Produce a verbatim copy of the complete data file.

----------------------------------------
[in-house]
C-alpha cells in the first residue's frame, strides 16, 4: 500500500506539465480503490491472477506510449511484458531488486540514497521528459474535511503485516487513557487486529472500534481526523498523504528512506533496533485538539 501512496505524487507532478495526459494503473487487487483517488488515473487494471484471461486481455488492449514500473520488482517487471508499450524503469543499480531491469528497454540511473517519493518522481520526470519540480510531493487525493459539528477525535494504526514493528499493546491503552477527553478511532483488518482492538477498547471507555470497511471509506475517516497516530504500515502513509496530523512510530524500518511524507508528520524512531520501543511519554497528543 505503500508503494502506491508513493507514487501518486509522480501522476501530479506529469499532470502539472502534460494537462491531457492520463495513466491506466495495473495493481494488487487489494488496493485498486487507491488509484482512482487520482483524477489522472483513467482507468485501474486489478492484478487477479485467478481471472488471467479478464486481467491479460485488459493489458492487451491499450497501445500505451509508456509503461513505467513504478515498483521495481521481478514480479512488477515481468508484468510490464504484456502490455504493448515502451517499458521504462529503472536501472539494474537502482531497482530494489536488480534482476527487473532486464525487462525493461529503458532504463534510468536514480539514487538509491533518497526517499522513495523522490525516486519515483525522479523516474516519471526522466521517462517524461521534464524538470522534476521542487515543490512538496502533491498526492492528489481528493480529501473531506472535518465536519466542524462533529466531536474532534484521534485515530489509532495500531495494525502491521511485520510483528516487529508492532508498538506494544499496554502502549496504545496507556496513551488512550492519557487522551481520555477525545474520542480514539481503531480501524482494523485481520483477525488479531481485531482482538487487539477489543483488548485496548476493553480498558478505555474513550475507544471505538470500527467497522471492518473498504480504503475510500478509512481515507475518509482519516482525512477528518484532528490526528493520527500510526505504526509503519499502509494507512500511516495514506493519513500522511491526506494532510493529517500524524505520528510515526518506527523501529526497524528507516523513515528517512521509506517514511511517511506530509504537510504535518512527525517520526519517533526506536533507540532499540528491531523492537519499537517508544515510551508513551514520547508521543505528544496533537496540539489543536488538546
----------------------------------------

[in-house]
C-alpha cells in the first residue's frame, strides 16, 4: 500500500506539465480503490491472477506510449511484458531488486540514497521528459474535511503485516487513557487486529472500534481526523498523504528512506533496533485538539 501512496505524487507532478495526459494503473487487487483517488488515473487494471484471461486481455488492449514500473520488482517487471508499450524503469543499480531491469528497454540511473517519493518522481520526470519540480510531493487525493459539528477525535494504526514493528499493546491503552477527553478511532483488518482492538477498547471507555470497511471509506475517516497516530504500515502513509496530523512510530524500518511524507508528520524512531520501543511519554497528543 505503500508503494502506491508513493507514487501518486509522480501522476501530479506529469499532470502539472502534460494537462491531457492520463495513466491506466495495473495493481494488487487489494488496493485498486487507491488509484482512482487520482483524477489522472483513467482507468485501474486489478492484478487477479485467478481471472488471467479478464486481467491479460485488459493489458492487451491499450497501445500505451509508456509503461513505467513504478515498483521495481521481478514480479512488477515481468508484468510490464504484456502490455504493448515502451517499458521504462529503472536501472539494474537502482531497482530494489536488480534482476527487473532486464525487462525493461529503458532504463534510468536514480539514487538509491533518497526517499522513495523522490525516486519515483525522479523516474516519471526522466521517462517524461521534464524538470522534476521542487515543490512538496502533491498526492492528489481528493480529501473531506472535518465536519466542524462533529466531536474532534484521534485515530489509532495500531495494525502491521511485520510483528516487529508492532508498538506494544499496554502502549496504545496507556496513551488512550492519557487522551481520555477525545474520542480514539481503531480501524482494523485481520483477525488479531481485531482482538487487539477489543483488548485496548476493553480498558478505555474513550475507544471505538470500527467497522471492518473498504480504503475510500478509512481515507475518509482519516482525512477528518484532528490526528493520527500510526505504526509503519499502509494507512500511516495514506493519513500522511491526506494532510493529517500524524505520528510515526518506527523501529526497524528507516523513515528517512521509506517514511511517511506530509504537510504535518512527525517520526519517533526506536533507540532499540528491531523492537519499537517508544515510551508513551514520547508521543505528544496533537496540539489543536488538546